Doctors successfully replant amputated fingertip at Gleneagles Global Health city


22-year-old man underwent a complex surgery of two amputated fingers

The right preservation method of amputated part helped the doctors to replant the fingertips

Chennai, January 21st, 2020: A 22-year-old man went through a challenging and complicated surgery of replanting of two amputated fingers which was successfully performed by the team of proficient surgeons at Gleneagles Global Health City. Two amputated fingers were reattached by microvascular surgery, which lasted for 10 hours. The right preservation method of the amputated part helped the doctors to replant the fingertips, done under a microscope using suture material which is thinner than hair.

Dr Selva SeethaRaman, Head of the Department, Institute of Plastic Aesthetic and Reconstructive surgery, Gleneagles Global Health City says “Finger amputations can be reattached successfully irrespective of the level of cut. However it is ideal that the amputated part is brought to the hospital within six hours from the accident. But for distal finger amputation few more hours of delay is not a problem. It is also important to properly preserve the amputated part before reaching the hospital.”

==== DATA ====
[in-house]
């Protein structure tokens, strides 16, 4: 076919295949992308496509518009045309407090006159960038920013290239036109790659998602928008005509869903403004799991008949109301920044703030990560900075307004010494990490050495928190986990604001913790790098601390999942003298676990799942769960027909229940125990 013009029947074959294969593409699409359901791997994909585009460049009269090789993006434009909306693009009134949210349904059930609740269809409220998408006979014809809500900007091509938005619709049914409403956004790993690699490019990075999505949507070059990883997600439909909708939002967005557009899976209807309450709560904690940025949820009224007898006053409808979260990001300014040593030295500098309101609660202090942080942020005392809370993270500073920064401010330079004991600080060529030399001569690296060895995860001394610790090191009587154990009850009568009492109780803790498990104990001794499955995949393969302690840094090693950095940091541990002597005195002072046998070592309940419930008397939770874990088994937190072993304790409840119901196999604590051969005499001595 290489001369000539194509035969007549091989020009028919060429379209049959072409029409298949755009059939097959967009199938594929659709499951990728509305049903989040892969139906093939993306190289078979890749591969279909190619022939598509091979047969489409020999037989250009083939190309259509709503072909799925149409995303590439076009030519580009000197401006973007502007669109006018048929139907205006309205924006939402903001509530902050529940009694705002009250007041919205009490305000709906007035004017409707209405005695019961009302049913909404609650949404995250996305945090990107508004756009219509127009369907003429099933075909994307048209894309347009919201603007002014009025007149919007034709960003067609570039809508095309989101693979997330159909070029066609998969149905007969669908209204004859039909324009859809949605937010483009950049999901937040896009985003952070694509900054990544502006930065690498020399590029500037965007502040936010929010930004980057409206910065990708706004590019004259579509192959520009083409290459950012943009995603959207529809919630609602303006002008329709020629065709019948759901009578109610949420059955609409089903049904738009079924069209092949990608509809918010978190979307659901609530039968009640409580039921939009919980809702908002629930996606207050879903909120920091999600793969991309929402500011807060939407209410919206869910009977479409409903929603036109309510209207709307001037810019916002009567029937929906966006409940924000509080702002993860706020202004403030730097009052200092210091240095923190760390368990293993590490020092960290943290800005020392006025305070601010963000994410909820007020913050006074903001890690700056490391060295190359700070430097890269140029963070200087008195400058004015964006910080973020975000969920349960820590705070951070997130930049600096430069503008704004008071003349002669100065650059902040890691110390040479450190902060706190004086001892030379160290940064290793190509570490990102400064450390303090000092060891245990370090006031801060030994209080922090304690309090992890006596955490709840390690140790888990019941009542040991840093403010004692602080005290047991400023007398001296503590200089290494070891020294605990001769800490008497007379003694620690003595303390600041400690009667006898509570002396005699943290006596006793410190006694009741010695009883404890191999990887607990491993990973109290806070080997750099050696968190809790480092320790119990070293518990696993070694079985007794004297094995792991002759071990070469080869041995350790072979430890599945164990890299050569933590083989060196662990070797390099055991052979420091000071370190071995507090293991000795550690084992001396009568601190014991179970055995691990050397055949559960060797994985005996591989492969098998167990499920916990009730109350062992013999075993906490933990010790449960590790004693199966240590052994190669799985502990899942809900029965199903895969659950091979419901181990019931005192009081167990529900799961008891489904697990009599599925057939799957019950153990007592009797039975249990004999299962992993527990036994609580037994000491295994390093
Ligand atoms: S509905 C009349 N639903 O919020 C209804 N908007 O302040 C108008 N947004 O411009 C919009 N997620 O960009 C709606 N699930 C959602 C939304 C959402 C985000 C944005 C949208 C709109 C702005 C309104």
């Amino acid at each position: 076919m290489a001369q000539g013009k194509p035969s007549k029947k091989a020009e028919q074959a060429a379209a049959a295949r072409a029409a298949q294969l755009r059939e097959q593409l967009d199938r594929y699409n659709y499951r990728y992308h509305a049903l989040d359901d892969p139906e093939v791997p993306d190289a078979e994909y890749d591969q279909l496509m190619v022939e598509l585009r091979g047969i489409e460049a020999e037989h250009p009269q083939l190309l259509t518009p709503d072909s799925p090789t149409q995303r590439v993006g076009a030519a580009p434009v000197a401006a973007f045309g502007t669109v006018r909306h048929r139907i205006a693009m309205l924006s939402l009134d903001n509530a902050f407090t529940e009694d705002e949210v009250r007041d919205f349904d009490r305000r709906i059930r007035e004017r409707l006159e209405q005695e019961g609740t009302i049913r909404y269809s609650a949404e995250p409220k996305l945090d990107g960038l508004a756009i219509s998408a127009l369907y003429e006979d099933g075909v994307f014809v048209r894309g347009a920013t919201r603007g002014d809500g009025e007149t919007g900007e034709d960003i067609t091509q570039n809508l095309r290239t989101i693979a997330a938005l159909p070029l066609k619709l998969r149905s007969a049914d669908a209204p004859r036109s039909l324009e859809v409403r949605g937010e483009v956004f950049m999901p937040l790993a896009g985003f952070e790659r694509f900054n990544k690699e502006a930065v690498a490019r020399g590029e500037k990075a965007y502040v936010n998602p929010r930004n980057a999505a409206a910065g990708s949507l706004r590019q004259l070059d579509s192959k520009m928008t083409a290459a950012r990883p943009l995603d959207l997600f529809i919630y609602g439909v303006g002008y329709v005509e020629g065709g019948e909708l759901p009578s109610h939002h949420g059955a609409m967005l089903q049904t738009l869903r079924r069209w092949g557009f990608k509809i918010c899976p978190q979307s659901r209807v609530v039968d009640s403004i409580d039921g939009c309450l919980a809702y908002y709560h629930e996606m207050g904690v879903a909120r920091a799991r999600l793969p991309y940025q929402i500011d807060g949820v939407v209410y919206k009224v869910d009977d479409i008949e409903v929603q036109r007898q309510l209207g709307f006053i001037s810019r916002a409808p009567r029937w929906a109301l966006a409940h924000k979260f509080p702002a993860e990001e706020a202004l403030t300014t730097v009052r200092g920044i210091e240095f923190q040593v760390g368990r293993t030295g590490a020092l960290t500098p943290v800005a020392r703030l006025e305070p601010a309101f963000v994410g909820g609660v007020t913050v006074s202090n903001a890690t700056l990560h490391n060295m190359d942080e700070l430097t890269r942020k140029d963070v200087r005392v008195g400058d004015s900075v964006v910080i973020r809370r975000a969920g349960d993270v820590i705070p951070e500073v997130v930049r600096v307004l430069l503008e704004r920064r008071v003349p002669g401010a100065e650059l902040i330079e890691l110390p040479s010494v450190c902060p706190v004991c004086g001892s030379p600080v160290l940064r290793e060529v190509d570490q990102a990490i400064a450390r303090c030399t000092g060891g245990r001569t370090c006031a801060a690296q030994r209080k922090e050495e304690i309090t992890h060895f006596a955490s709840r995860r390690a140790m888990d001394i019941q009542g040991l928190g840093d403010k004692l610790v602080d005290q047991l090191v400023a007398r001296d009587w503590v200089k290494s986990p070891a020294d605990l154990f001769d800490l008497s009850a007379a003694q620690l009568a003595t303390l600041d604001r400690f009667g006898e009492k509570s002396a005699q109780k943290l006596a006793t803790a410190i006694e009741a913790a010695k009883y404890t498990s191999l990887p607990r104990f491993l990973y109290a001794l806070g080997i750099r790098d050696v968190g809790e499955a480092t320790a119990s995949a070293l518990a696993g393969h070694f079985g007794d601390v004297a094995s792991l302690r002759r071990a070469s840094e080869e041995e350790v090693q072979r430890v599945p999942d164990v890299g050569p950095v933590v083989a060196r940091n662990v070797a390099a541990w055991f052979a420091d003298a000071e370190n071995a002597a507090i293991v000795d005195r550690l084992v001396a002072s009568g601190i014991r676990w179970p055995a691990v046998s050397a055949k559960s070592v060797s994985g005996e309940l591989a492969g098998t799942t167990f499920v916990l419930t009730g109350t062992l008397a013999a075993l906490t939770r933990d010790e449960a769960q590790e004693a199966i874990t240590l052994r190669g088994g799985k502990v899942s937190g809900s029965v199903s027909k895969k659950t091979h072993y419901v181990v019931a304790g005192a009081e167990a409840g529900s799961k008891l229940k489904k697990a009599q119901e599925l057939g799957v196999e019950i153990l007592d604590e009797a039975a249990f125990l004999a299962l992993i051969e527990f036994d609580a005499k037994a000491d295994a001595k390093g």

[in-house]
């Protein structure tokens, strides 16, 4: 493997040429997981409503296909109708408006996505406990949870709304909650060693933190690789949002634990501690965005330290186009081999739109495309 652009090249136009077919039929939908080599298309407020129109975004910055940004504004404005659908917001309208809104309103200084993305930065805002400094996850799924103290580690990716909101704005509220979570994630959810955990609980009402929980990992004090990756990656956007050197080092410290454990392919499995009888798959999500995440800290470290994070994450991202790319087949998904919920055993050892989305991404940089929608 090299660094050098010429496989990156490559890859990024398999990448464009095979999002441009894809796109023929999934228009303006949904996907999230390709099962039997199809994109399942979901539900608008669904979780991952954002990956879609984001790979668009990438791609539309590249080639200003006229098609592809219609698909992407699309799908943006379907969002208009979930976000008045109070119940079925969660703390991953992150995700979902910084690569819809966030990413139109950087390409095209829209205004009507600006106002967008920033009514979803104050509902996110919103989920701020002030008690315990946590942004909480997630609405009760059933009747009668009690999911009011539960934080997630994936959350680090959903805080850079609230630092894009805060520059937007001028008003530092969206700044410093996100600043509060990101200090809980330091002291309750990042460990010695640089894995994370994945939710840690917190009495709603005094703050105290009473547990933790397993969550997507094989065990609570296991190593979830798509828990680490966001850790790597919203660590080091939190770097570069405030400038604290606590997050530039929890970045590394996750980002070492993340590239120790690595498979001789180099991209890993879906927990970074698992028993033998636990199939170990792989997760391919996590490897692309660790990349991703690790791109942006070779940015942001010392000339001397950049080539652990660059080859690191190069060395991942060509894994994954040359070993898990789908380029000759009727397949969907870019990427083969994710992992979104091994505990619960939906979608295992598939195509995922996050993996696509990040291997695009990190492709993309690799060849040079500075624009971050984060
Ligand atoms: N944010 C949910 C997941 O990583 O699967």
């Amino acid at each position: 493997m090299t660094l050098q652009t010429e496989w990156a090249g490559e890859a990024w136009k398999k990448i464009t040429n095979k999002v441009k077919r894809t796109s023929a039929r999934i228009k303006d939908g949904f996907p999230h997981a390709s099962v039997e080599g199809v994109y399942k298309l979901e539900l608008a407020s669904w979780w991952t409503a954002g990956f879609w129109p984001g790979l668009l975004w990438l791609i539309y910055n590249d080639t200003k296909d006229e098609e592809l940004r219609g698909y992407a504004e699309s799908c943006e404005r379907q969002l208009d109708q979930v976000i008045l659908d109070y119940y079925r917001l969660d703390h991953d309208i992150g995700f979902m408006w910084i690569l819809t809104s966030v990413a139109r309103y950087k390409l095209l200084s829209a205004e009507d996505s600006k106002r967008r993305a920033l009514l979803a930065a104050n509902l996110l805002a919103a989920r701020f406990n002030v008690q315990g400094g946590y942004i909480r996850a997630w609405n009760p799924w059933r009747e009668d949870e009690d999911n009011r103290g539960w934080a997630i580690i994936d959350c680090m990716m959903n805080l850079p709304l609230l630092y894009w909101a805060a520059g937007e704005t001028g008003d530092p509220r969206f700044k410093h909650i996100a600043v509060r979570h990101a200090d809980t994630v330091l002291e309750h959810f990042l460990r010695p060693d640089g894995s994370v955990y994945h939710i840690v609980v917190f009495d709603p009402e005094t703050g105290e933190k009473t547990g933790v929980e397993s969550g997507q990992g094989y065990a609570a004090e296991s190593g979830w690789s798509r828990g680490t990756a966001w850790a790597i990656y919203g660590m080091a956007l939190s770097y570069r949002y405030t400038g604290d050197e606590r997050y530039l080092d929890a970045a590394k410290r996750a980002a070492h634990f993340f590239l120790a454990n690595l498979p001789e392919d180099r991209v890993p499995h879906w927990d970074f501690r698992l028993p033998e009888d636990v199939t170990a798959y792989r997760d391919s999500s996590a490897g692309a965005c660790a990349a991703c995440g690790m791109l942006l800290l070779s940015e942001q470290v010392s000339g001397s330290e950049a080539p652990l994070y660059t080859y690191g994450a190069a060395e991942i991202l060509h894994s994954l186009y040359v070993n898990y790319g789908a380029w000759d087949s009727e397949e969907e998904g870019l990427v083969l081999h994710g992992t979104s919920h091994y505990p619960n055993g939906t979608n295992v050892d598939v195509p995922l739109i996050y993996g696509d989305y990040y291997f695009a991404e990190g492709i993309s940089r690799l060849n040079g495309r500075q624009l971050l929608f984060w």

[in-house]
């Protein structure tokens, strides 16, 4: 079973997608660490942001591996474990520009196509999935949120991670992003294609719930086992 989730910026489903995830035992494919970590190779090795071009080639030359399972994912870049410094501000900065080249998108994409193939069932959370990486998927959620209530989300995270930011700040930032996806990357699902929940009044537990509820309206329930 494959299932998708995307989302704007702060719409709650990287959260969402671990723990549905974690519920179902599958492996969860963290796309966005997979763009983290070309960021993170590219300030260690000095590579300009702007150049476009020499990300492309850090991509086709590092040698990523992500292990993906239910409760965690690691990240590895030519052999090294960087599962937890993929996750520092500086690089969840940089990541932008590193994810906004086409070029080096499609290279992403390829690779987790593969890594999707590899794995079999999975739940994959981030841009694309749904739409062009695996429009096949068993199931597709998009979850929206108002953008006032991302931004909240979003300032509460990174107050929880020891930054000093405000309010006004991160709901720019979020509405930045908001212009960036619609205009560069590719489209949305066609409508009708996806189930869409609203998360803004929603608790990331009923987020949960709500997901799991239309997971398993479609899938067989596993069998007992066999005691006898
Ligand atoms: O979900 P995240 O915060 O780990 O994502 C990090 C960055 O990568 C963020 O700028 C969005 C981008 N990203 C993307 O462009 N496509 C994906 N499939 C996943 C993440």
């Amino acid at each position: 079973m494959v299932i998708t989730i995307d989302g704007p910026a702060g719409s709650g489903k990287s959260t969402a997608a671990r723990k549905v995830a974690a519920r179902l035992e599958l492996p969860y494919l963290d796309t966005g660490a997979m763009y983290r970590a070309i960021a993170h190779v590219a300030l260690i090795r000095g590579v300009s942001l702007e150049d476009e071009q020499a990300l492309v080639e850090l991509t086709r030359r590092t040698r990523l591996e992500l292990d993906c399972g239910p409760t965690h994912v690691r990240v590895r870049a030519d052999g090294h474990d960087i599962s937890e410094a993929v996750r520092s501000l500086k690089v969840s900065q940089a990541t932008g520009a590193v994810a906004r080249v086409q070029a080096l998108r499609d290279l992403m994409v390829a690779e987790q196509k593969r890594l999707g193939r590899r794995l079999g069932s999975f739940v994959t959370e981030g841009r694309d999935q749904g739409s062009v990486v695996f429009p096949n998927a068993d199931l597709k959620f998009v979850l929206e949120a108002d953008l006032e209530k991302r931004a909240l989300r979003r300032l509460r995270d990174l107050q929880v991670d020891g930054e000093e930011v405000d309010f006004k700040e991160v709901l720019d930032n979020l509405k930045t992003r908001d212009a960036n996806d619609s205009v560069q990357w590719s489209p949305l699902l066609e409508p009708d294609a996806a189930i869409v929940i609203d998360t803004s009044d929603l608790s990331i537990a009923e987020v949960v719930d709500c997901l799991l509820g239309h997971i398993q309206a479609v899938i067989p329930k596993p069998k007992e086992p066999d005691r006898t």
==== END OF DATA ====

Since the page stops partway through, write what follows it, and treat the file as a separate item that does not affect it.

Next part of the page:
A 22-year-old man from Chennai injured his right hand while operating a cutting machine in his company. The 2nd and 3rd fingers of his right hand got amputated while doing his work. Since, there was significant blood loss and the patient was anxious, doctors reassured and stabilized him in the emergency room before shifting to the operation theatre. It was a distal amputation of the fingertip just behind the nail complex. After confirming that the tissues and blood vessels were in good condition, doctors decided to proceed with reattaching the cut parts to the respective fingertips.

Replantation is the surgical procedure of re- attaching a cut (amputated) part of the body and this is commonly done for fingers and hands. The surgery involves joining the bone, tendons (structures that move the fingers), blood vessels (arteries and veins) and nerves. Especially, in this case, because the cut was very close to the fingertip, the size of the blood vessels was very small – (less than 0.8mm) in diameter and joining the blood vessels was technically the most challenging part of the entire procedure added Dr Selva SeethaRaman.

The patient was discharged after 7 days and followed up in the outpatient department until the wound healed. The patient started on mobilization and physiotherapy exercises progressively. Near normal range of movements achieved post-surgery.


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